Assessments can be a powerful tool, but only when used purposefully and responsibly. Subjecting students to unnecessary assessments causes stress and wastes valuable instructional time. So how do we ensure that our assessments are helpful, not harmful?
First, we consider whether assessment is necessary: has a school or district assessment already provided the data we need? If so, use those results rather than retesting a student. We can stay focused on why we are assessing: to inform instruction. With this in mind, we use assessments when we need them, with specific goals in mind. We do not assess without a plan for how we will use the results.
We also consider how we can invite students into the assessment conversation at the beginning, clarifying why we are assessing and how assessments will help them. Having a snapshot of each of your students could be very helpful, but this information is not only useful for the teacher—it is equally useful for the student. When students know where they are, they have a better idea of where they need to go. Students in classes that emphasize improvement, progress, effort, and the process of learning rather than grades and summative performance are more likely to use a variety of learning strategies and have a more positive attitude toward learning.
Having regular progress talks with students and letting them set goals for themselves helps them to become active participants in their personal growth. Helping students see where they are, showing them how to grow, and helping them along the way is the best way to see improvement.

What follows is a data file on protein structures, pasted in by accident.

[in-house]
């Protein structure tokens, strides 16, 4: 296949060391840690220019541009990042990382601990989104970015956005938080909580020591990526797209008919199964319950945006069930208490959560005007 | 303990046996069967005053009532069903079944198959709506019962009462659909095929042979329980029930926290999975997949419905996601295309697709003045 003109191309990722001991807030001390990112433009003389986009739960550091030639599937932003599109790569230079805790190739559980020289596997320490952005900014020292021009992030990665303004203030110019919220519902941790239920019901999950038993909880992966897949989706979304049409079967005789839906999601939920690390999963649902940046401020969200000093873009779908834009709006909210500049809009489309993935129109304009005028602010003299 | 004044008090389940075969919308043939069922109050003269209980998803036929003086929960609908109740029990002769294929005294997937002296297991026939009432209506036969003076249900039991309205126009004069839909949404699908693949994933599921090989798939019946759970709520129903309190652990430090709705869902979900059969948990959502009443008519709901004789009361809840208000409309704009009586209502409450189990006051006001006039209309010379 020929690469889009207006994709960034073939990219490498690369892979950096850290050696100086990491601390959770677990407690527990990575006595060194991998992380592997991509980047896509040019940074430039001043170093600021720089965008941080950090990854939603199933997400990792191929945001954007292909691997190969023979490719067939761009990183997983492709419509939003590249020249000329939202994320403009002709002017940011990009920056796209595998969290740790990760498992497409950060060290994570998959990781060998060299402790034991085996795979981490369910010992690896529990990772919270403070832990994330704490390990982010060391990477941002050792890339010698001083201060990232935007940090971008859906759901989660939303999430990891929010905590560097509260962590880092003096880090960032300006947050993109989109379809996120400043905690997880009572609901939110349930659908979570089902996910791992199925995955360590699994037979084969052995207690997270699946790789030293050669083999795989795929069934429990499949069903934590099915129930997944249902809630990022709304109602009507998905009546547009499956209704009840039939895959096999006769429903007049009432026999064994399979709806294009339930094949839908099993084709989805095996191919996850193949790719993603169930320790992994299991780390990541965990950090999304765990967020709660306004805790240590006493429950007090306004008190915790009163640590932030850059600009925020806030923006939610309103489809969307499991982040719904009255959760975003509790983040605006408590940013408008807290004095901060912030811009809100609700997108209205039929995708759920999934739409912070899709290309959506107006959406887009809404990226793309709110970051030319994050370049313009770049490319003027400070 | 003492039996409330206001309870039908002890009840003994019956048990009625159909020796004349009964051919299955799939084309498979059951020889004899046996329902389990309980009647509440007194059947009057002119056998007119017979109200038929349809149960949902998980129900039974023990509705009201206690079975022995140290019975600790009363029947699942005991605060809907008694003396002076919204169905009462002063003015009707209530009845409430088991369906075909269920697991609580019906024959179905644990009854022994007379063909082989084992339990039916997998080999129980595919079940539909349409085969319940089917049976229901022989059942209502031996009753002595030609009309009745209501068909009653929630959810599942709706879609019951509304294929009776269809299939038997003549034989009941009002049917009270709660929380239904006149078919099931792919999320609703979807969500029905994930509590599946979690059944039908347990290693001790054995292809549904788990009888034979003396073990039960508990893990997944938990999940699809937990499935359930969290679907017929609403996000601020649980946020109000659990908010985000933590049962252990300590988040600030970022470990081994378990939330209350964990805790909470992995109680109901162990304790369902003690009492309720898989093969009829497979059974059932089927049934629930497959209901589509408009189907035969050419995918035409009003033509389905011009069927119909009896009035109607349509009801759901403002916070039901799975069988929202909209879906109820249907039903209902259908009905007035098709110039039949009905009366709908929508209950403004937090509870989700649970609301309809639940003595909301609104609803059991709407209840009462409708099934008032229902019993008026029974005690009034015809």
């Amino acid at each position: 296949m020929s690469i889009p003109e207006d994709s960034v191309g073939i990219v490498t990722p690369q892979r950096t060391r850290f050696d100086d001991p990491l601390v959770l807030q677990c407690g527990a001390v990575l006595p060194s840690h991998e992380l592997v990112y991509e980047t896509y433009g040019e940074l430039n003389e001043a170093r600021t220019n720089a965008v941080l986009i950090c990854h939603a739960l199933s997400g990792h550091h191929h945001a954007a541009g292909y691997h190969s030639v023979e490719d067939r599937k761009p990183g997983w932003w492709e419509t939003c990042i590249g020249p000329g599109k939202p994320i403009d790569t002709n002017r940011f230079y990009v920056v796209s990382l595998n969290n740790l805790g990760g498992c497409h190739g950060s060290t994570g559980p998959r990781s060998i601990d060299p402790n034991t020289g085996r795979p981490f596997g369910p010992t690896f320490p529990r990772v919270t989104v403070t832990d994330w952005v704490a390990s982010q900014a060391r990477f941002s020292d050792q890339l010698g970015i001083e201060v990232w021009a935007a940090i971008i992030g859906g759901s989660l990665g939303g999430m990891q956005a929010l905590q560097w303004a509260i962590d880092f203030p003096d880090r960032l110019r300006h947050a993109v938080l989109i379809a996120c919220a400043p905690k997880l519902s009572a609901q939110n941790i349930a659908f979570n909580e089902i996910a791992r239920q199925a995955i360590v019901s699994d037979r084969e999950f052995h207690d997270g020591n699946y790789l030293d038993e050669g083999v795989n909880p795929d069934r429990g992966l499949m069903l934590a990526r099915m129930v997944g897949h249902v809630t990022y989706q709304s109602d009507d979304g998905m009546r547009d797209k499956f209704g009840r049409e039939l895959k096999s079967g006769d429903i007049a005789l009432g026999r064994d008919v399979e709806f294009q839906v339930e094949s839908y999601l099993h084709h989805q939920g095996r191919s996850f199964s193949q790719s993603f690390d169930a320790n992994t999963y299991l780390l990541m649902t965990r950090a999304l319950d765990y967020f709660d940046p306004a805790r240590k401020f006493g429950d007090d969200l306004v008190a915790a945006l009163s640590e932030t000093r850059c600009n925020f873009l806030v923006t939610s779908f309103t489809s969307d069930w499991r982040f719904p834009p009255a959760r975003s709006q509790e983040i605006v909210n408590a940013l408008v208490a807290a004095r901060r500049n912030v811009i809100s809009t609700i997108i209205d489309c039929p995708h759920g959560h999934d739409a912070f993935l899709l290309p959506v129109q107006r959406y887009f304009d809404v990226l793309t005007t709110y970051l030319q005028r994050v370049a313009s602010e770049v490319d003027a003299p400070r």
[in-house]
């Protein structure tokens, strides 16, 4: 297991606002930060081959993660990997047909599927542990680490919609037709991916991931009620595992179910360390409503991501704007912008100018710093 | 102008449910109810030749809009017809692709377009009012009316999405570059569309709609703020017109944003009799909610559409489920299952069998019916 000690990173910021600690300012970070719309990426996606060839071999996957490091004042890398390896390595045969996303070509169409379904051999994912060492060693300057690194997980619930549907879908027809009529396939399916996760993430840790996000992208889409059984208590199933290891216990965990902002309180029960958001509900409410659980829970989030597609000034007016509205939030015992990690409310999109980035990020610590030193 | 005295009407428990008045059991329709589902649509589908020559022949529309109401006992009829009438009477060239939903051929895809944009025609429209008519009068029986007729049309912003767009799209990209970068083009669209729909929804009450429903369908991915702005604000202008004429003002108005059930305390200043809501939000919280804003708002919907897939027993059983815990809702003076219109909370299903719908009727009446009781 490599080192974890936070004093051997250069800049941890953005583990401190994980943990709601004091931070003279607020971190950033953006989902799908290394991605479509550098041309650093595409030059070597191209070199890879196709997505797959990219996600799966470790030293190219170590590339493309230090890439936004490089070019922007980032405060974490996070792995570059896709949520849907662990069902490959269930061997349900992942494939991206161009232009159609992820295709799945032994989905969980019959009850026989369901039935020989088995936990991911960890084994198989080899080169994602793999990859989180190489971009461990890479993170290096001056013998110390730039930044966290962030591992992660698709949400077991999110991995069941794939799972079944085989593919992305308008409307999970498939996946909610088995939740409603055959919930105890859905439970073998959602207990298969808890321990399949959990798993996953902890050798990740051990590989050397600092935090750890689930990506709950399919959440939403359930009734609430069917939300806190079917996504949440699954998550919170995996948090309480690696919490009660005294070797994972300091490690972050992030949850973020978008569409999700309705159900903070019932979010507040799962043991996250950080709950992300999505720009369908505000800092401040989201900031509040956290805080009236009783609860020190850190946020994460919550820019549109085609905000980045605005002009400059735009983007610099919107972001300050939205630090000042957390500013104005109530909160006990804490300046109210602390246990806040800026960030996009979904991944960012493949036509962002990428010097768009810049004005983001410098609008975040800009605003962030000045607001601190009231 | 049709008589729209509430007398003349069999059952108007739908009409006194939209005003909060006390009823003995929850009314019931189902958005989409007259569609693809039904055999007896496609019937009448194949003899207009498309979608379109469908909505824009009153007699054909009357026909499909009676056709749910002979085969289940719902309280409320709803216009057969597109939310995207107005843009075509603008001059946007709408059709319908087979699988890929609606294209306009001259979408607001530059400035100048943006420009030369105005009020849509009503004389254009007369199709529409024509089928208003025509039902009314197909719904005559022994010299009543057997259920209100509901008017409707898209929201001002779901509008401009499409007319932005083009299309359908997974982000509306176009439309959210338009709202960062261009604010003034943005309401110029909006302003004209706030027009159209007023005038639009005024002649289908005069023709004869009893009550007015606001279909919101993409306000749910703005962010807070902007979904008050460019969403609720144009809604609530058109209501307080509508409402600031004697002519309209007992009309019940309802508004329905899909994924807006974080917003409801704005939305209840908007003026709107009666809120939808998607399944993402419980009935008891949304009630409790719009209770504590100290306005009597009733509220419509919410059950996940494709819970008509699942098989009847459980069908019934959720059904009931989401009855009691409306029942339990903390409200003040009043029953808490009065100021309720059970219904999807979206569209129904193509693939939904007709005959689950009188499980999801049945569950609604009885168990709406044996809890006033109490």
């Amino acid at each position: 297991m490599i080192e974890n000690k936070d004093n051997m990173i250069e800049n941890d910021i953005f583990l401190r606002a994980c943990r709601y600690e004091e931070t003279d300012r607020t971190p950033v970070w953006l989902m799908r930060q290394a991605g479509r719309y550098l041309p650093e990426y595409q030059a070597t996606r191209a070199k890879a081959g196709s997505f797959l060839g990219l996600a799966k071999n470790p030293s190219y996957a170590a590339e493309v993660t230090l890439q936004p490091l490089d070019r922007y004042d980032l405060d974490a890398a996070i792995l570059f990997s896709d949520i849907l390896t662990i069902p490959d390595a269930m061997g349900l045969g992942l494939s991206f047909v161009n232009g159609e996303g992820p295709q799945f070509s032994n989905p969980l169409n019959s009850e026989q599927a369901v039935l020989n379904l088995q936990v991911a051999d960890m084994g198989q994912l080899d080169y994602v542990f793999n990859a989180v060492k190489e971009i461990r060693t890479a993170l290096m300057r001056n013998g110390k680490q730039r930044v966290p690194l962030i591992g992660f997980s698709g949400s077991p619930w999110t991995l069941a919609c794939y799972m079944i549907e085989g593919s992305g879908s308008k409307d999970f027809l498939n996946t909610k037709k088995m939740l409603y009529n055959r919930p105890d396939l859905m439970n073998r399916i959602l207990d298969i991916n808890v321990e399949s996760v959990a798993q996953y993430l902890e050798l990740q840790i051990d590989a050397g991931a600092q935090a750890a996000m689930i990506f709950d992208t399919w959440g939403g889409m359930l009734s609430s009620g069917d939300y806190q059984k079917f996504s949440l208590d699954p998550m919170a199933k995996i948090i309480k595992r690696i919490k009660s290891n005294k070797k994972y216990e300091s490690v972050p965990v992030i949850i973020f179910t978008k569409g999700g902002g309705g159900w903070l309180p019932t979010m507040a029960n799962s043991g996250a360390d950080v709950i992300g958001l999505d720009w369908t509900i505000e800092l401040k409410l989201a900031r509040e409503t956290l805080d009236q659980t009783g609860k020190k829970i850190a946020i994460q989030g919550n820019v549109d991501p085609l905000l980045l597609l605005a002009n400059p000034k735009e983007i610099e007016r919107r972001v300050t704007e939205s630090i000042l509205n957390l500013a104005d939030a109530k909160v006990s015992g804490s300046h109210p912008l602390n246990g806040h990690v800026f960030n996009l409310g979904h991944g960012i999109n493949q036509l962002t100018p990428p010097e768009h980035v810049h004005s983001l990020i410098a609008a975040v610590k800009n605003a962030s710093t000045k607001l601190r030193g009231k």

Here are some guiding questions that you could refer to with students when conferring with them to set or revisit goals:
- Why do goals matter?
- What things should I think about when setting my goal?
- What motivations help me achieve my goal?
- Who can help me achieve my goal?
- What tools do I need to be successful in achieving my goals?
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From the classroom to the district, Towanda Harris has trained teachers throughout the state of Georgia. She brings almost 20 years of professional experience to each of her sessions. Her workshops are engaging and provide teachers with useful tools that allow them to reflect on their current practice. Originally an elementary school teacher, she has served as a literacy coach, adjunct professor, K–12 staff developer, and curriculum writer.
Some of her presentations at state and local conferences include, “Welcome to Comprehensionville” (Georgia Reading First Conference 2007), “Change is Not a Four-Letter Word” (Teachers of Atlanta Conference 2017), and “Creating Superhero Writers” (GDOE Summer Literacy Institute 2018). In addition to writing and consulting, Towanda serves as an Instructional Leadership Coordinator for an urban school district in Atlanta, Georgia. She and her husband Aaron have two sons and one daughter.
You can find her online at HarrisInnovationConsulting.com
Follow her on Twitter @drtharris